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Slashing Youth Outreach Workers Program undermines health of City's future

The following letter was presented to the City’s Budget Committee as a deputation by CUPE Local 79’s President Tim Maguire. In it, Maguire questions the City’s foresight in cutting the Youth Outreach Workers program, saying we should be looking back at the City’s history to properly understand the implications of these cuts.

RE: BU 25.3 Operating Variance Report

Dear Councillor Del Grande and Members of the Budget Committee:

Today, as you consider how to allocate the City’s $292 million surplus, I ask that you consider the adage: you can’t know where you’re going until you know where you’ve been.

As front-line City employees, we of course know intimately where the City’s been. And as a Social Services caseworker and through my work at CUPE Local 79, I’ve closely followed news of Toronto’s drastic demographic shift in poverty.

According to a study by the United Way, high-poverty neighbourhoods in the GTA were almost equally dispersed between Toronto and its neighbouring boroughs in 1981. But by 2001, that percentage shifted to 77% for the former cities of Etobicoke, York, East York, North York and Scarborough.

As a result of this shift, the City reallocated services to so-called priority neighbourhoods, mostly in these former cities, and set out to engage the demographic that holds the key to the City’s future: Youth.

As part of that focus, the City held a Youth Rally in 2001. Councillors Lindsay Luby and Peter Milczyn were there to participate in an information session.

Said Councillor Milczyn at the time: “We should provide youth with the tools they need to become healthy and aware adults. The youth-based counselling and recreational programs developed by the City are an investment that will improve the lives of Torontonians for years to come.”

According to the City’s own press release, the event was organized to reflect the objectives of the Youth Outreach Workers program. At the time, an initiative of Toronto Parks and Recreation to provide outreach at TTC stations, offering information and referral services regarding recreation, employment and counseling at identified TTC stations.

While the Youth Outreach Workers program saw many successes in its first few years, it became obvious during Toronto’s devastating ‘summer of the gun’ in 2005 that the City needed to boost its efforts. And it did, through among other things, hiring twenty-one more Youth Outreach Workers for various parts of the City.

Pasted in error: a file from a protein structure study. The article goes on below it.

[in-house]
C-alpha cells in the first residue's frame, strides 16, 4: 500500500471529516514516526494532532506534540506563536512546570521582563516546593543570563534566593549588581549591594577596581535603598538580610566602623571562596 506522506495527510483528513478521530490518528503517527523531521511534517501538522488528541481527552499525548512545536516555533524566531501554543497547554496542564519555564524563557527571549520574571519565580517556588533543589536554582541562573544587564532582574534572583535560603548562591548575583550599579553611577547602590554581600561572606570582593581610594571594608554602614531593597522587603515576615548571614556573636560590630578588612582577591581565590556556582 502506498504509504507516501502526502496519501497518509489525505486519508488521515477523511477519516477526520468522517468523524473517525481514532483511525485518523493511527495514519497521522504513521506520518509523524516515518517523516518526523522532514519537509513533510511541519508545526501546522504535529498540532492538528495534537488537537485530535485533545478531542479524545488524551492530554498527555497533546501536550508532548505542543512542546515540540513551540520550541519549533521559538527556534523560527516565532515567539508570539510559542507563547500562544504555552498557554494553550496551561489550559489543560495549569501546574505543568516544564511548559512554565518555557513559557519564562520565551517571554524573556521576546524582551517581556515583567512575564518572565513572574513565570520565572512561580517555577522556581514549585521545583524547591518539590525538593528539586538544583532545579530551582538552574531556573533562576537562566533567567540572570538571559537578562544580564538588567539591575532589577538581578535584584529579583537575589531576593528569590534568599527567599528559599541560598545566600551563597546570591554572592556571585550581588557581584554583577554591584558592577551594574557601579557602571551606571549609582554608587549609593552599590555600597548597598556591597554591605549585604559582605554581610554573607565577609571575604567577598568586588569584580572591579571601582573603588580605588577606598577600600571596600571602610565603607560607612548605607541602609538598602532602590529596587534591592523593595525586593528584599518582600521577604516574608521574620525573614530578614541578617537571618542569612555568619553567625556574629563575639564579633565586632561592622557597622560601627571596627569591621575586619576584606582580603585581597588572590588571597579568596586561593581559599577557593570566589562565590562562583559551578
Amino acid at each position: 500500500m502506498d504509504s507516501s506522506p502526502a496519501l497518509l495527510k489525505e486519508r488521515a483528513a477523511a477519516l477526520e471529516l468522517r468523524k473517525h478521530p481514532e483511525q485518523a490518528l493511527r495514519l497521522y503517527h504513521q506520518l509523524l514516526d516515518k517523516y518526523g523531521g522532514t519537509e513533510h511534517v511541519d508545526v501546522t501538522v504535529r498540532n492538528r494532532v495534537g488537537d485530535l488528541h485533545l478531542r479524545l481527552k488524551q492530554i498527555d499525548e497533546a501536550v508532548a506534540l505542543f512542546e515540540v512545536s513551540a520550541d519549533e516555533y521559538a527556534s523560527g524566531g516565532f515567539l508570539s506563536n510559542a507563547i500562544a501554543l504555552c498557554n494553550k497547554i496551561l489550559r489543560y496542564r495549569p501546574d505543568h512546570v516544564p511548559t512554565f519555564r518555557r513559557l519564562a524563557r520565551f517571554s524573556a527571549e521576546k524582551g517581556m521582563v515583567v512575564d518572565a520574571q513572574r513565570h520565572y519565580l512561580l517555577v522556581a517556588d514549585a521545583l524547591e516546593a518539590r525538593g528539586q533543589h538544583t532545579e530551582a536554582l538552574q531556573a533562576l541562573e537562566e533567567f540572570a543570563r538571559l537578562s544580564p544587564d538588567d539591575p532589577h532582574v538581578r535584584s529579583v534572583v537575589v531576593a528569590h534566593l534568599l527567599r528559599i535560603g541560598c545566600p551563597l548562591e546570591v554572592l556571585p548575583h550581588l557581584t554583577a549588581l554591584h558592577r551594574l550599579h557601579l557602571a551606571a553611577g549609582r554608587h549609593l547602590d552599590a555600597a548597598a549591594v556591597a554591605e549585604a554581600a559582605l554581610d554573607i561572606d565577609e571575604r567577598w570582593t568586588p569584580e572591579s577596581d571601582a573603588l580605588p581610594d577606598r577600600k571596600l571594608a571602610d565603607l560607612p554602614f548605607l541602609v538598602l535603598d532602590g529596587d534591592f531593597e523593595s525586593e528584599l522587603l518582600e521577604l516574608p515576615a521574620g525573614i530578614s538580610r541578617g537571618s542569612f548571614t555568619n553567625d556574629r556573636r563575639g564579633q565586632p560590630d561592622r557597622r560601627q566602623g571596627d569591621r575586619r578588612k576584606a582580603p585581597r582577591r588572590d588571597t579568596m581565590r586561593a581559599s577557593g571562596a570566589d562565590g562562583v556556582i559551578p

A Youth Outreach Worker is interviewed by the CBC about the City slashing the YOW program.

After hearing so many inspirational stories about the work that these Youth Outreach Workers perform in their communities — some of which you’ll hear today from other deputants — it came as a shock to many that the City would decide this year to delete 17 Youth Outreach Worker positions, severely undermining the program.

Dr. Debra Pepler, Distinguished Research Professor of Psychology at York University — who undertook a study on Youth Outreach programs in Toronto — wrote to us after hearing of the deletions, saying: “It seems to me that our country and city are pulling away from the critical supports for children and youth.” And it seems like others on City Council agree.

In January, City Council decided to re-evaluate cuts to the Youth Outreach Program as part of the Recreation Service Review, which was originally slated to go to Community Development and Recreation Committee before these cuts were enacted. This review is now not anticipated until sometime this fall, yet this support for youth in several of Toronto’s communities is slated to disappear May 29th.

You now have the opportunity, with the City’s increased surplus, to provide bridge funding for these positions through the fall and support Council’s intention of giving the future of this program the thorough review it deserves as part of the overall planning for recreational services.

It’s a smart investment. Through the recreational service plan we can find ways to make this program even more effective and meaningful for the youth it is designed to support. And we all know that supporting youth, helping them succeed, pays dividends to the City’s future.

The youth and their families who’ve been helped by this program are sorely disappointed at prospect of losing these Youth Outreach Workers. Please don’t abandon them, or the dedication that these workers have showed over the years.

Your truly,

Tim Maguire
President, CUPE Local 79

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At the May 7th, 2012 Budget Committee meeting, Local 79 organized Youth Outreach Workers, youth who’ve been supported by YOWs, and YOW supporters — to tell the Committee what the City stands to lose.  Click here to read a press release about the event.

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